On Sunday Malians went to the polls for a presidential election amid multiple incidences of violence. Voters expressed concern about being targets after al-Qaida's made threats.
Malians put on a brave face to vote despite the looming danger associated with exercising their franchise. There were reports of mortars being fired near polling stations and ballot boxes being burned at others.
"The Secretary-General urges all political actors in Mali to commit to making this poll a peaceful, free and transparent process, and to resolve any possible dispute through the appropriate institutions in accordance with the law," UN Secretary-General Antonio Guterres said in a statement.
Iyad Ag Ghaley, leader of al-Qaida's Mali branch, sent a message on Telegram and Twitter saying the organization opposes the elections. There was some 30,000 security personnel dispatched across Mali for voter reassurance.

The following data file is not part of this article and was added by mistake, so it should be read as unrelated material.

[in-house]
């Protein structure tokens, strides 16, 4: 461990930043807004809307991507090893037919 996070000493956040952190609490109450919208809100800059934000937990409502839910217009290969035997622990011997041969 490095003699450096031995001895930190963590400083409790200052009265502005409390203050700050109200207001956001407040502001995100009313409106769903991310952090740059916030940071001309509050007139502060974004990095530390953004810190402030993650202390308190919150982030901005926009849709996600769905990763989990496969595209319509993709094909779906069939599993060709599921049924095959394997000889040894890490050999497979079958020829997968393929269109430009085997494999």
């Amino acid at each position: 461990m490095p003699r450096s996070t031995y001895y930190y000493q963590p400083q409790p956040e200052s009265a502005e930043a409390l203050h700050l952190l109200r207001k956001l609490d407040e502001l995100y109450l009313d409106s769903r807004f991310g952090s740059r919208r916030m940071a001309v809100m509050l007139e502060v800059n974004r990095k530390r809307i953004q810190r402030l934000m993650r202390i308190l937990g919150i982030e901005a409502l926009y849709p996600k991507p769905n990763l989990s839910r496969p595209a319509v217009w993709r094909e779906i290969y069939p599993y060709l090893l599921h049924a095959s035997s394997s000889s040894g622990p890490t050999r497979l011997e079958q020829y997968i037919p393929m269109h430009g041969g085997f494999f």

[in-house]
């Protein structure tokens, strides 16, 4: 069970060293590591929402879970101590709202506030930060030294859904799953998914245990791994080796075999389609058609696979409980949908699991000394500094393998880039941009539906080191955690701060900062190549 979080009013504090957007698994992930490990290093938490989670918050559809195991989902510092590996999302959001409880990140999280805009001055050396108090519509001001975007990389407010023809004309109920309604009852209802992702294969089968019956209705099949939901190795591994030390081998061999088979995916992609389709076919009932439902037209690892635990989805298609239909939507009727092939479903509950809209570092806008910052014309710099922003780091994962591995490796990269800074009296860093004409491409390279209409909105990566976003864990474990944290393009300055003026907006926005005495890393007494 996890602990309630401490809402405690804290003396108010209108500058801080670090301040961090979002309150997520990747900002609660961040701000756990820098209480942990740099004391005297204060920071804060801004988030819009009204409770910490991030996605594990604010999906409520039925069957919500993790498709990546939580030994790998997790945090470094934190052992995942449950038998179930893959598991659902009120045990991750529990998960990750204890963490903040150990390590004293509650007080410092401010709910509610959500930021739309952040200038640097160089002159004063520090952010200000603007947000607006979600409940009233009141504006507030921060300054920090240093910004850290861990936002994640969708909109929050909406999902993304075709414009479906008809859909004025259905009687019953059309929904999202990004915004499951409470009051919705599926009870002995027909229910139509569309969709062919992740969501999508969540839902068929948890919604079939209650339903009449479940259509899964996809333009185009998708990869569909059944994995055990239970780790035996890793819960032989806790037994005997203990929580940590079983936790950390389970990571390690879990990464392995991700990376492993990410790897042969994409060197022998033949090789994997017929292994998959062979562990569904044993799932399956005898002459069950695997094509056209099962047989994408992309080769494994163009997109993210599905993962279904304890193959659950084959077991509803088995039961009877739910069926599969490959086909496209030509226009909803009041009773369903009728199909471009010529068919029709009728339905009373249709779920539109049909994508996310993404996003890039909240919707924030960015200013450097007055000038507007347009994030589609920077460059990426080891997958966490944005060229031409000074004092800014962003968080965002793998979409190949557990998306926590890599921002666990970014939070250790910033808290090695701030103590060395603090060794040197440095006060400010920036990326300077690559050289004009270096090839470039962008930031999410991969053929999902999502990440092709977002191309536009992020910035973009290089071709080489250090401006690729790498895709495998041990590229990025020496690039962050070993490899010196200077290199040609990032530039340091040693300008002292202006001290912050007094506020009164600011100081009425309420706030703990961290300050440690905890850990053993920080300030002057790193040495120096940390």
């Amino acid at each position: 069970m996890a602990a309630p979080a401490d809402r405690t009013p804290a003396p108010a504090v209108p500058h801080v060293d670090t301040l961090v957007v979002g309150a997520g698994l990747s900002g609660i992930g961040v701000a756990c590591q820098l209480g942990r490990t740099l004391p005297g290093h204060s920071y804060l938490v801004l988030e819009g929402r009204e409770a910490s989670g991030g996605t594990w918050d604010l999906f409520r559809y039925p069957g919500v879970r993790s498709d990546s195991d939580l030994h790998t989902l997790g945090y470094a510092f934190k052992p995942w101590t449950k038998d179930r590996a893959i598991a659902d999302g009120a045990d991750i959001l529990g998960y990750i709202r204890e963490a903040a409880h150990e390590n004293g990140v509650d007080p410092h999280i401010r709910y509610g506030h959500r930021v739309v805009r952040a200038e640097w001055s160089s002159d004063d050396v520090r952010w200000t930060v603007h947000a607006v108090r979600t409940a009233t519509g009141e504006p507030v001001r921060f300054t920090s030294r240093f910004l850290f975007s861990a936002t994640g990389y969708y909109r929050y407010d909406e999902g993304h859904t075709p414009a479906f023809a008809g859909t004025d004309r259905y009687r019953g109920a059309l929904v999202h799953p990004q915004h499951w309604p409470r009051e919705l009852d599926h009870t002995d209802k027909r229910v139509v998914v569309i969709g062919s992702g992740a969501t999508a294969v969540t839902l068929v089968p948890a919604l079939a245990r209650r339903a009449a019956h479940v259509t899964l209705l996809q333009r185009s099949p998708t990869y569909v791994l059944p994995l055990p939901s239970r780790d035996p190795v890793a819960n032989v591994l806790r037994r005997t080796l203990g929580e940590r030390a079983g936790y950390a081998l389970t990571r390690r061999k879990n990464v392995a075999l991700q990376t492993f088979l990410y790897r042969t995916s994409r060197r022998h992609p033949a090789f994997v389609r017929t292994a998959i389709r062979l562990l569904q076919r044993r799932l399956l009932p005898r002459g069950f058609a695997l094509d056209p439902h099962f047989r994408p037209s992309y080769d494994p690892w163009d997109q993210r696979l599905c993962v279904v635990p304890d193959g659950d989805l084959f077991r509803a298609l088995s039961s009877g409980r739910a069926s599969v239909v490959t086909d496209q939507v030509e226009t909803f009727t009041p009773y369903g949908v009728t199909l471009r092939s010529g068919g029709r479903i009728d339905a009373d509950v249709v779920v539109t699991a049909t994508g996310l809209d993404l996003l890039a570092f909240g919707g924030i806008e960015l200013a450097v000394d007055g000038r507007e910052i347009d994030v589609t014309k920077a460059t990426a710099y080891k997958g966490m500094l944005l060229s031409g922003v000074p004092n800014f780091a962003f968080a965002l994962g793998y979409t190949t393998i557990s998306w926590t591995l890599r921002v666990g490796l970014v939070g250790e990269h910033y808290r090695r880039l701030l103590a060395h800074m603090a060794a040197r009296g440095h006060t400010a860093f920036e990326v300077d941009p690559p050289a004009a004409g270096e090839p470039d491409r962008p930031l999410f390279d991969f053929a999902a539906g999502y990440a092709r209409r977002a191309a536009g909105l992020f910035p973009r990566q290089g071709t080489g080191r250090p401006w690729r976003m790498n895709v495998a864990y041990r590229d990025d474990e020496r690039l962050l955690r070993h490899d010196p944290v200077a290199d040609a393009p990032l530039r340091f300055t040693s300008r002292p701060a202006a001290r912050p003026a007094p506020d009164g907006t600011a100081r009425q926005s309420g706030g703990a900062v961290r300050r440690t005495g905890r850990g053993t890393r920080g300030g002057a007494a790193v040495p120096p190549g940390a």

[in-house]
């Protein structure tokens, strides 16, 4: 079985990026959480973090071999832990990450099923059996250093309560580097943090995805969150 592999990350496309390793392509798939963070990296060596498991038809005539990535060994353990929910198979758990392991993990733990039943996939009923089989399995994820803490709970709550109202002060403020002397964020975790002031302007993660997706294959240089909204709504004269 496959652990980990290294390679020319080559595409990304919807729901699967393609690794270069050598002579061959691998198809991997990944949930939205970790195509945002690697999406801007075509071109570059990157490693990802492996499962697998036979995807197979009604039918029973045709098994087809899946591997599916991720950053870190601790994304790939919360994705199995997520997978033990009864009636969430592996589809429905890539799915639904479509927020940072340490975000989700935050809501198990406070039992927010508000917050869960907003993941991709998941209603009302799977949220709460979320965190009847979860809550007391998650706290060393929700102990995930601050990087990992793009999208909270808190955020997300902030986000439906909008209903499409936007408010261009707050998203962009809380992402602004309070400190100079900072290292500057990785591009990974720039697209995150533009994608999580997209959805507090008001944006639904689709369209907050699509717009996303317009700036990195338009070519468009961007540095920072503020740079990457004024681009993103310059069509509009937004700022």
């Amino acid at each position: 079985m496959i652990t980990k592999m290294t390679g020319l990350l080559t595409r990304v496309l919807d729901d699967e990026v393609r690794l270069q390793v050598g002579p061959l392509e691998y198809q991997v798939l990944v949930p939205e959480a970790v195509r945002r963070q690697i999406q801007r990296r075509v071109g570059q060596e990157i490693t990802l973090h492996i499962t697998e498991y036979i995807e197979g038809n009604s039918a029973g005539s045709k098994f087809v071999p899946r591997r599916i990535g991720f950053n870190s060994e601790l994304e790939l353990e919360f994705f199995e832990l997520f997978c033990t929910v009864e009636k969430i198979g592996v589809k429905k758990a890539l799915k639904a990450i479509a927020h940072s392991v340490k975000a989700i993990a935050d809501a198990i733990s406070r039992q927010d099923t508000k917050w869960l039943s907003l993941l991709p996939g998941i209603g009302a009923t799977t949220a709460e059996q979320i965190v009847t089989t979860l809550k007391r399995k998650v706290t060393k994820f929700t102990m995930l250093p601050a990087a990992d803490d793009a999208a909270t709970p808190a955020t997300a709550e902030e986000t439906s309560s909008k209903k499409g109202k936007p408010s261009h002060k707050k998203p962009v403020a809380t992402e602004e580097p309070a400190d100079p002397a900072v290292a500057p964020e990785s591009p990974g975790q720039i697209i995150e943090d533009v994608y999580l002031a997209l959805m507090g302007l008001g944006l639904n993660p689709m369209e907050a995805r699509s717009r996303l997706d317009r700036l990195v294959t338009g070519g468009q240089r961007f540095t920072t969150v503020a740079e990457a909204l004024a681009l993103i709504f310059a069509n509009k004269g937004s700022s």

According to the UN mission in Mali, MINUSMA, voting was disrupted but there are no reported casualties.
"The European observer mission calls for the Malian authorities to publish the list of polling stations where voting did not take place," Cecile Kyenge, the head of the European observer mission, remarked.
Over 8 million voters are registered for this election cycle, 7,000 living in Mbera, the largest Malian refugee center in southeastern Mauritania. A second round is scheduled for Aug. 12 if no candidate wins more than 50 percent in the first round.
"Despite the difficulties of insecurity and transport, it was a duty for me to come and vote here with the people who trust me," opposition candidate Soumaila Cisse said. "Malians must vote, it is very important. Each Malian must also be vigilant against attempts of electoral fraud. There must be transparency."
Some polling stations remained closed in jihadi-controlled Yamassadiou and Onde, reports stated. Armed men allegedly kidnapped the head of a polling station in Gandamia village.
President Ibrahim Boubacar Keita (IBK), who is seeking a second term in office, will be challenged by 23 candidates in the first round of the elections. Cisse is Keita's main rival.
"The current president IBK considers Mopti region his enemy, and he left it ... that's why all the insecurity of the north has come to settle here," Oumar Toure, a leader of a local civic association in Mopti, pointed out. "In Mopti, it's the law of the strongest."